American Airlines confirmed yesterday that it will move its headquarters and 1,000 employes from New York City to Dallas next year.

Albert V. Casey, president of the company, which is the nation's second largest domestic carrier, said the move was occasioned by changing route systems.

He called New York "a fine place in which to conduct business" and said "we will miss the many benefits and advantages that are unique both from a corporate and a personal standpoint."

American said it would retain in New York its Eastern Division headquarters, a metropolitan sales and service office, and all the airline's flight operations, airport services and maintenance units.

Rumors of the move, which would have a negative impact on New York City's economy, had elicited criticism from Mayor Edward Koch.

Koch said he was "distressed" by the firm's decision, but noted that there is a net increase of jobs in the city. "People always will be leaving," he said.

American is said to be looking to Dallas as a possible "hub" for expanding its Southwest route system.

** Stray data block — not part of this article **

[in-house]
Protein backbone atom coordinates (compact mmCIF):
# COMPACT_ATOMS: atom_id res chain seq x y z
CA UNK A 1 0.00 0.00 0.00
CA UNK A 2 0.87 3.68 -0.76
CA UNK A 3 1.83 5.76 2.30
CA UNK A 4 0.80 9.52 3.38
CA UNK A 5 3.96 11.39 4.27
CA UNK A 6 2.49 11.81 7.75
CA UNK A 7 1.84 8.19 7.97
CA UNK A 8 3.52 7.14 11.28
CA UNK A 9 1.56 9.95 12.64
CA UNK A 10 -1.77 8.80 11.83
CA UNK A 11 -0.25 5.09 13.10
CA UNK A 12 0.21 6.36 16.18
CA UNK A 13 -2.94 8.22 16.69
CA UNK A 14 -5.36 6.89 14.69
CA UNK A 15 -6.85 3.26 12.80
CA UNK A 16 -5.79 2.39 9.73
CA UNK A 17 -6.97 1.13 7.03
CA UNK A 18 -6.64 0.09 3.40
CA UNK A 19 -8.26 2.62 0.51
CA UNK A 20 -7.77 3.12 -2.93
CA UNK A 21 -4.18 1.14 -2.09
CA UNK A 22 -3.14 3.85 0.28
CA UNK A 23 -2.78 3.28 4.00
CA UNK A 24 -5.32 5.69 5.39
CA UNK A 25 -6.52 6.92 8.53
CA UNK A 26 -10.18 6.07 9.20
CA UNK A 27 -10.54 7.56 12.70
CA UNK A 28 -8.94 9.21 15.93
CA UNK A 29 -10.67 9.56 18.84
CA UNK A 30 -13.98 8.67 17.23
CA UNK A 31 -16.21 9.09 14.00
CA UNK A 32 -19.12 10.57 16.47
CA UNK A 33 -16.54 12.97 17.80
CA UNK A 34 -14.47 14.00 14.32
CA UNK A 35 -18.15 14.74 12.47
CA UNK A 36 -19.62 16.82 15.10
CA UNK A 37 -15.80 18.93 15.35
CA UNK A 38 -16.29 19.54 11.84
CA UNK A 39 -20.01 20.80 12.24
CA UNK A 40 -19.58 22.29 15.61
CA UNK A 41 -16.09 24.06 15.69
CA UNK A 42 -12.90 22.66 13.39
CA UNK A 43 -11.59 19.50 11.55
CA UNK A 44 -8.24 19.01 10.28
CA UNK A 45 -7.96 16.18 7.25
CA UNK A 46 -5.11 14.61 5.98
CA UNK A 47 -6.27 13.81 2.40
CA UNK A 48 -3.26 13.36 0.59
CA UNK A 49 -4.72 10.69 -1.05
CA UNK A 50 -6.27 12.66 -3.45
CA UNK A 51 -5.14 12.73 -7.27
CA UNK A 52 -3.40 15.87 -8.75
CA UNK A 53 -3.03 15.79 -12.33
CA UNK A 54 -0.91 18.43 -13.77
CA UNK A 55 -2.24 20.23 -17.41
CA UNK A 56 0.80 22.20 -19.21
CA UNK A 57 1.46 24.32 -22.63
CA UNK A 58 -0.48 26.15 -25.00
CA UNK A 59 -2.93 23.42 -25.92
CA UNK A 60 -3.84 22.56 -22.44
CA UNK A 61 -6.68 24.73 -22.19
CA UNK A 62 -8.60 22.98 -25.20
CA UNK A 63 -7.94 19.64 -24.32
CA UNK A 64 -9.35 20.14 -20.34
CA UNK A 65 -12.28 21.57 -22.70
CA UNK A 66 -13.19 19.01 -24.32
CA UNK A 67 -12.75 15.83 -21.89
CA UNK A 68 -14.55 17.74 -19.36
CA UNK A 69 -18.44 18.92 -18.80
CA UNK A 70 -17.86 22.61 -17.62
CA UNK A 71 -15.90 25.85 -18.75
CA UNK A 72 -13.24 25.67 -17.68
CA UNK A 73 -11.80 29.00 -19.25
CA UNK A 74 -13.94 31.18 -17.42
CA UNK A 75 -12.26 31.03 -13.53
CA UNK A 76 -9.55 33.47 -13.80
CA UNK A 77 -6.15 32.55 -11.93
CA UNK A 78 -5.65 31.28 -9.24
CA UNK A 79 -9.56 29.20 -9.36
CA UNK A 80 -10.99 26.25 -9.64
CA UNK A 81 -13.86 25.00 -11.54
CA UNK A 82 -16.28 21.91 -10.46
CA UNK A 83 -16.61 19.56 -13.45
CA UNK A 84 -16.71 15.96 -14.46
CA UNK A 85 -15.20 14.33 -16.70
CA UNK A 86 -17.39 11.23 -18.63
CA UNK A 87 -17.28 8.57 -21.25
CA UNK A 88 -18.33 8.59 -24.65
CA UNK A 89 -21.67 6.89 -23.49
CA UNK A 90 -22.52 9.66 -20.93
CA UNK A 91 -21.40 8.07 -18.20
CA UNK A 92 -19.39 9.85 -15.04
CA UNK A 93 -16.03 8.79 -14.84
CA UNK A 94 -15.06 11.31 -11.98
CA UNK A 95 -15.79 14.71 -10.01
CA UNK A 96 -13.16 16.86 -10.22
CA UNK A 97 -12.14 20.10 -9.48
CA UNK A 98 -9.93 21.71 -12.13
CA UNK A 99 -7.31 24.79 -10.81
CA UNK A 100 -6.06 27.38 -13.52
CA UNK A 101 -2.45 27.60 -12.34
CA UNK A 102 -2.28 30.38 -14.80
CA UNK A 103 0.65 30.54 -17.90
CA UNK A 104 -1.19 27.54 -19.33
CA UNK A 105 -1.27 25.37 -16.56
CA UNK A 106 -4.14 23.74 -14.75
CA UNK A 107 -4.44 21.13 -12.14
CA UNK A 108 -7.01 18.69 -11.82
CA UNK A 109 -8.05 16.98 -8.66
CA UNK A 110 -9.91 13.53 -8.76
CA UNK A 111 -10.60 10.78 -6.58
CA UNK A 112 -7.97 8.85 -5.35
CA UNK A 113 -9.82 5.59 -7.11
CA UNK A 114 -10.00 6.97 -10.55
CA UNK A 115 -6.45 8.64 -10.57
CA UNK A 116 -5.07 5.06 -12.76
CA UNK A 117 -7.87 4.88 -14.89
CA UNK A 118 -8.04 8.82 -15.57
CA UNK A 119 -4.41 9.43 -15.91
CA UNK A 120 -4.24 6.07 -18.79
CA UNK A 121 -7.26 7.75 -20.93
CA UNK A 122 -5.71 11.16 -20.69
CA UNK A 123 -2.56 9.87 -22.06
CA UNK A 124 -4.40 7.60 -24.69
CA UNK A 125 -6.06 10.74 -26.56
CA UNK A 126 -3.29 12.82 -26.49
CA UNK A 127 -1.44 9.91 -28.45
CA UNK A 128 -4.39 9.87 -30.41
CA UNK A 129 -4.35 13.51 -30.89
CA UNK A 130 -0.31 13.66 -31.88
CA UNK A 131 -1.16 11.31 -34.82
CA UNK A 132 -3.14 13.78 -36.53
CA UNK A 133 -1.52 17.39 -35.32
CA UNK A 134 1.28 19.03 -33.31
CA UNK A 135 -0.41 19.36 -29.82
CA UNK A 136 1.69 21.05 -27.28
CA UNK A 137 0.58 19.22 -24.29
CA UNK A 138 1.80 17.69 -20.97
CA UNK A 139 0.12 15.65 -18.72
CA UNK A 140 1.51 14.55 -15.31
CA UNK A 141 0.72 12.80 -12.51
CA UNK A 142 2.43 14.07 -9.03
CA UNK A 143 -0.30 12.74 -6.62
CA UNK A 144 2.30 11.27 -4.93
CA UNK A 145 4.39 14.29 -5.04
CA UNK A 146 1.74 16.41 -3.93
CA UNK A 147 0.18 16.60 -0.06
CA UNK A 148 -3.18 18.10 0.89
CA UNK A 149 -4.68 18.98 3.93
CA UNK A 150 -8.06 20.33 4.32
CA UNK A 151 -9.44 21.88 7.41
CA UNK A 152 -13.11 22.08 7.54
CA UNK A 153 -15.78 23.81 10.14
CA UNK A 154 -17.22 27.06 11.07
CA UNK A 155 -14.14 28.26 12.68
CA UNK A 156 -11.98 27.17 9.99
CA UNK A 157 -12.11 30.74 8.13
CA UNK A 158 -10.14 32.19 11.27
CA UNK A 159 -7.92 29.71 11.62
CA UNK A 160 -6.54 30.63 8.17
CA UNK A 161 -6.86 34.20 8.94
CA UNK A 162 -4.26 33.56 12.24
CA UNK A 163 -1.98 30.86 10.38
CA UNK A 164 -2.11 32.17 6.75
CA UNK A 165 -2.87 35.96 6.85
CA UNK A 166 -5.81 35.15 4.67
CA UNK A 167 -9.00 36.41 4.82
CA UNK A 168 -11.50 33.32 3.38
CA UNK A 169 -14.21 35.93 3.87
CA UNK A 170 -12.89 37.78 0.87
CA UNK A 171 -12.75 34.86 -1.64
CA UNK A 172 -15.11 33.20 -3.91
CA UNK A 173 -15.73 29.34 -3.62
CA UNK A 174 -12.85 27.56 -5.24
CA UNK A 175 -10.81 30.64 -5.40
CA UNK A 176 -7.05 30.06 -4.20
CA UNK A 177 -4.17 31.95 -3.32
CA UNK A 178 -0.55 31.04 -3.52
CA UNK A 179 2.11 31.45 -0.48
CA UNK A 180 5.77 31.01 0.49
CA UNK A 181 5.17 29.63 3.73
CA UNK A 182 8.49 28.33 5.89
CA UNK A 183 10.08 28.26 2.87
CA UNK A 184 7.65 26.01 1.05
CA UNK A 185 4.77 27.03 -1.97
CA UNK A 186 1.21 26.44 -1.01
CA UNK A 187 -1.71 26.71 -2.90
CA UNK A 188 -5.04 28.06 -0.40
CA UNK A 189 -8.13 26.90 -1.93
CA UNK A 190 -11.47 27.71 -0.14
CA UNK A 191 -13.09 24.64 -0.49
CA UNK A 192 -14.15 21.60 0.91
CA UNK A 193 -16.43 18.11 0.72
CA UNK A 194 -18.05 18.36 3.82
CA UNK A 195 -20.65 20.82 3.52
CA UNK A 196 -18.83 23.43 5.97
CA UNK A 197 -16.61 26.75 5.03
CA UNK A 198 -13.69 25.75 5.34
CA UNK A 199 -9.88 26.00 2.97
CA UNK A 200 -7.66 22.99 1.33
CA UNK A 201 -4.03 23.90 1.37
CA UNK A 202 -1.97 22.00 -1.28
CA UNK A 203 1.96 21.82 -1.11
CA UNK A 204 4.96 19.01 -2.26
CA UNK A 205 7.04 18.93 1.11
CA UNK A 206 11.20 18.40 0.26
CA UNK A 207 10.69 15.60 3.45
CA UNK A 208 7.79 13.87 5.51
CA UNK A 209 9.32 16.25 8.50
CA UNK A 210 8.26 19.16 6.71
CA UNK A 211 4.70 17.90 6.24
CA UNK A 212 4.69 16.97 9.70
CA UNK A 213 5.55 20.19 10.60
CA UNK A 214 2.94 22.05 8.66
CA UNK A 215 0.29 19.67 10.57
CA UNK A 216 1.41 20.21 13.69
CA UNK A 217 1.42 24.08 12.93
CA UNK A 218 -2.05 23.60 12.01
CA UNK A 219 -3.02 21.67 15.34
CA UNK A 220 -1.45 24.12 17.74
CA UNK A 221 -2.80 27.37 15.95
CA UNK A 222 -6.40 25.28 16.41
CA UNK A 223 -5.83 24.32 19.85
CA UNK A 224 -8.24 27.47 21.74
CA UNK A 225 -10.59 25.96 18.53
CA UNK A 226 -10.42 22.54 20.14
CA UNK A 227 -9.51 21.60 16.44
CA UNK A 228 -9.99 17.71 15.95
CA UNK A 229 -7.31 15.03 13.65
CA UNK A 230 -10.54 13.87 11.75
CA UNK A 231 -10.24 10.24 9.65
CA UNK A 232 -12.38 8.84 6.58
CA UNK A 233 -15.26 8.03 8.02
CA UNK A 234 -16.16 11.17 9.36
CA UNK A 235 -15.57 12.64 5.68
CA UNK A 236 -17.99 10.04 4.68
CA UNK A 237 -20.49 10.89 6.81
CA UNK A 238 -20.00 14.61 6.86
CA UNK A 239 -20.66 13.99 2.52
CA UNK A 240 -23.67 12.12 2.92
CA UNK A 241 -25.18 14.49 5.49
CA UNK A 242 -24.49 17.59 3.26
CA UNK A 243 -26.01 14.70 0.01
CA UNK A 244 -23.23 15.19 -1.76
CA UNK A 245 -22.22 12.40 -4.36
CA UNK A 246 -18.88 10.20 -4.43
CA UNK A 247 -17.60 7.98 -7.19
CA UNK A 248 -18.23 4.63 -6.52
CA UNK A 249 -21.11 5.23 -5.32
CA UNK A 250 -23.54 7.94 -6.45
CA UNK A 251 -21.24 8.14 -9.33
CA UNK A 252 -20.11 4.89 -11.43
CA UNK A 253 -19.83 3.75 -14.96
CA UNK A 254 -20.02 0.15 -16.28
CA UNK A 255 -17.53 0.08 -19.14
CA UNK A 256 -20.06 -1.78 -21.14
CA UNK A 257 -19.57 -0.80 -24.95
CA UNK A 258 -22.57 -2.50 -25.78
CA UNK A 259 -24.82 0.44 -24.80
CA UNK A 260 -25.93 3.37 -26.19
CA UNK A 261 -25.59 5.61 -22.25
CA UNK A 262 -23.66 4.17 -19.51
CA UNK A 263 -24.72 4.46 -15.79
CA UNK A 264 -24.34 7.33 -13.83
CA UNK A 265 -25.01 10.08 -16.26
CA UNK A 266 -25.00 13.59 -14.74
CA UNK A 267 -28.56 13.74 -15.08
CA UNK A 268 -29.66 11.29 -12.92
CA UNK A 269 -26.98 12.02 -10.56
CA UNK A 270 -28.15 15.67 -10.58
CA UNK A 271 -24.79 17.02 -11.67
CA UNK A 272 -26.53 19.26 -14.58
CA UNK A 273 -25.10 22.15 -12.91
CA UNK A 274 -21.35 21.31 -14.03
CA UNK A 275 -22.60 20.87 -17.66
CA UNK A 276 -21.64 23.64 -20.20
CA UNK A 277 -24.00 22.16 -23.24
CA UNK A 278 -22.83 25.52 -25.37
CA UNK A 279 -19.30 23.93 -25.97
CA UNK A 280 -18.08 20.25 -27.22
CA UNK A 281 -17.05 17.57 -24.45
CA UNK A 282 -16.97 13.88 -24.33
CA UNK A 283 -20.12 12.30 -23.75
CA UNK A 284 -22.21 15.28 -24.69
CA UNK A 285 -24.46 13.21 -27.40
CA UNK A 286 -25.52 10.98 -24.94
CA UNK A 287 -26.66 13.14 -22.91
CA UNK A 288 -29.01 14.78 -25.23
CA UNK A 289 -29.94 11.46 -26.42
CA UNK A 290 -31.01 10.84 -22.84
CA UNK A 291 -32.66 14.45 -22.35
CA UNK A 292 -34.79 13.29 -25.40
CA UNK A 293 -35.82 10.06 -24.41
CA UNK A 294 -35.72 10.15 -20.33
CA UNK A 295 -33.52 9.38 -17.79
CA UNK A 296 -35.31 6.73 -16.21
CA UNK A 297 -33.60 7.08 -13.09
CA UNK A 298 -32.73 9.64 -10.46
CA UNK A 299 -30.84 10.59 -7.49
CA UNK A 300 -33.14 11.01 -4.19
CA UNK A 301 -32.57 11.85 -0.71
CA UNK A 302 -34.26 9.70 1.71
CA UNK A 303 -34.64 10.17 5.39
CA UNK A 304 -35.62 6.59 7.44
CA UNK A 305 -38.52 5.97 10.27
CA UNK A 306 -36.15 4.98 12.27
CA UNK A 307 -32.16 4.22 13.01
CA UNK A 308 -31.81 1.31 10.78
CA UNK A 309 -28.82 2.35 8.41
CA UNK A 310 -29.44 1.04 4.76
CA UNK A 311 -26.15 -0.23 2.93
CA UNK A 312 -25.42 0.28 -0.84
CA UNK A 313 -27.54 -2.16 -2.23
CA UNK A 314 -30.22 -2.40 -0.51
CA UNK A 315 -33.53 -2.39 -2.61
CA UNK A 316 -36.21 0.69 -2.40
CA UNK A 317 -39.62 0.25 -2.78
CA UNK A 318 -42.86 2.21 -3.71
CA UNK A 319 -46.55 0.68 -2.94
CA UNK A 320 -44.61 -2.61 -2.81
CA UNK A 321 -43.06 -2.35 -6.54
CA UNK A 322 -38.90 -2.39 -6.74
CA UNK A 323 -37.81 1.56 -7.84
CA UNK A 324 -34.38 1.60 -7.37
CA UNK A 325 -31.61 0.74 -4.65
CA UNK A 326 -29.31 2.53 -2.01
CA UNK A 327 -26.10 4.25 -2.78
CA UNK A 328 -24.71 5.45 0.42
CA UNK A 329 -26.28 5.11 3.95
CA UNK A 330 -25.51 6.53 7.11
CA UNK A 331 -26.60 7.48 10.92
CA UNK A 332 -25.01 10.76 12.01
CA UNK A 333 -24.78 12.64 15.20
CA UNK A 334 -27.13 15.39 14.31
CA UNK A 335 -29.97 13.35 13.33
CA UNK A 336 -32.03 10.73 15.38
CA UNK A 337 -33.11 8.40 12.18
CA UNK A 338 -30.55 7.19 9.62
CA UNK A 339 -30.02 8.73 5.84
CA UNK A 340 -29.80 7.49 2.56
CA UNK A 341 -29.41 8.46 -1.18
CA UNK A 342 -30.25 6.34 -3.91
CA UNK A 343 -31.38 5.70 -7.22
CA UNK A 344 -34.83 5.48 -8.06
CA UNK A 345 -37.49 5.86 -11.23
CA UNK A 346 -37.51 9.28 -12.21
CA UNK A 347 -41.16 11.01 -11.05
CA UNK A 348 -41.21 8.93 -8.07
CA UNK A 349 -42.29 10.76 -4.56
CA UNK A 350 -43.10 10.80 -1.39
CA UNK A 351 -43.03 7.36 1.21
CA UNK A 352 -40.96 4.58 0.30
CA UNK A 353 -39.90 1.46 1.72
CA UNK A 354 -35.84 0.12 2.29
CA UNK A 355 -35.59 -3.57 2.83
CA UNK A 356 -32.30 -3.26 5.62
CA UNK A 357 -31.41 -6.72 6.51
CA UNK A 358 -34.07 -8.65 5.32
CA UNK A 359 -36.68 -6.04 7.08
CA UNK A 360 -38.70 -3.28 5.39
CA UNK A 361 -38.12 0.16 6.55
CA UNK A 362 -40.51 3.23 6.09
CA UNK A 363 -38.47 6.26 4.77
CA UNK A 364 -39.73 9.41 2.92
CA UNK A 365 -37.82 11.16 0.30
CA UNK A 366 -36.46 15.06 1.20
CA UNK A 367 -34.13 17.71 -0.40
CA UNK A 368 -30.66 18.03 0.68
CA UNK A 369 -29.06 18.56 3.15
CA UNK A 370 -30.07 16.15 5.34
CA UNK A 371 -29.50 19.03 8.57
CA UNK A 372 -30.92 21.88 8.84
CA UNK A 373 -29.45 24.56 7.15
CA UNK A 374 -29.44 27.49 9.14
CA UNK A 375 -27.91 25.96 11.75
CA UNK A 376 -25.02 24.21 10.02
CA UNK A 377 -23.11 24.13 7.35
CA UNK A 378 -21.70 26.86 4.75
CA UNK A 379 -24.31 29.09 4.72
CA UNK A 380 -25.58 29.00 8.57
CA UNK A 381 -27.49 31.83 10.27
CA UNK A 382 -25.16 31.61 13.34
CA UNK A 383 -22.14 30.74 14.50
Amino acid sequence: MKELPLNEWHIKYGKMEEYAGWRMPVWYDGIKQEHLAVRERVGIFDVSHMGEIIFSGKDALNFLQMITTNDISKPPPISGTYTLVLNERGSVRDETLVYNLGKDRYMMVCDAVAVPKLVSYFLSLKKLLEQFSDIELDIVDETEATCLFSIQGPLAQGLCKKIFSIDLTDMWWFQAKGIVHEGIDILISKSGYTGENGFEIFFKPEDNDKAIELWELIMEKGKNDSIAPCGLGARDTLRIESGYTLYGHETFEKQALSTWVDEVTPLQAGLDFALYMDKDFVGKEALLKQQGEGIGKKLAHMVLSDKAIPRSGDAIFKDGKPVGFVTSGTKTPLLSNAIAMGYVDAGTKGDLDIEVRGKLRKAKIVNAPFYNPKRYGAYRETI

New York City and state officials, who have fought to keep the company here, contend that other issues are involved, including the number of Texans on the company's board of directors.

The Cities of Dallas and Fort Worth offered American a $125 million municipal bond packages to finance the move and agreed to pay for 325 acres of land south of the airport. In addition, they agreed to build the headquarters and pay for an $18.5 million flight reservations center.

Meanwhile, an Eastern Airlines vice president said the proposed Pan American World Airways National Airlines merger could result in both National and Eastern moving out of Miami - possibly to New York.

Morton Ehrlick, Eastern's senior vice president for planning, said in Miami that if the merger is approved, the new airline probably would move its corporate base to New York.

In addition, he said, the National-Pan Am merger could force Eastern to seek a merger of its own with a stronger airline, and that could result in Eastern moving its corporate headquarters to another city.

Meanwhile, Georgia Pacific Corp. said it will relocate its national headquarters to downtown Atlanta from Portland, Ore.

The company previously had said it intended to move its headquarters but did not give a specific site.

The company said it is moving its national headquarters to the south-east U.S. because 75 percent of its business now is in the eastern part of the nation, and it said its major manufacturing growth in recent years has been in the South.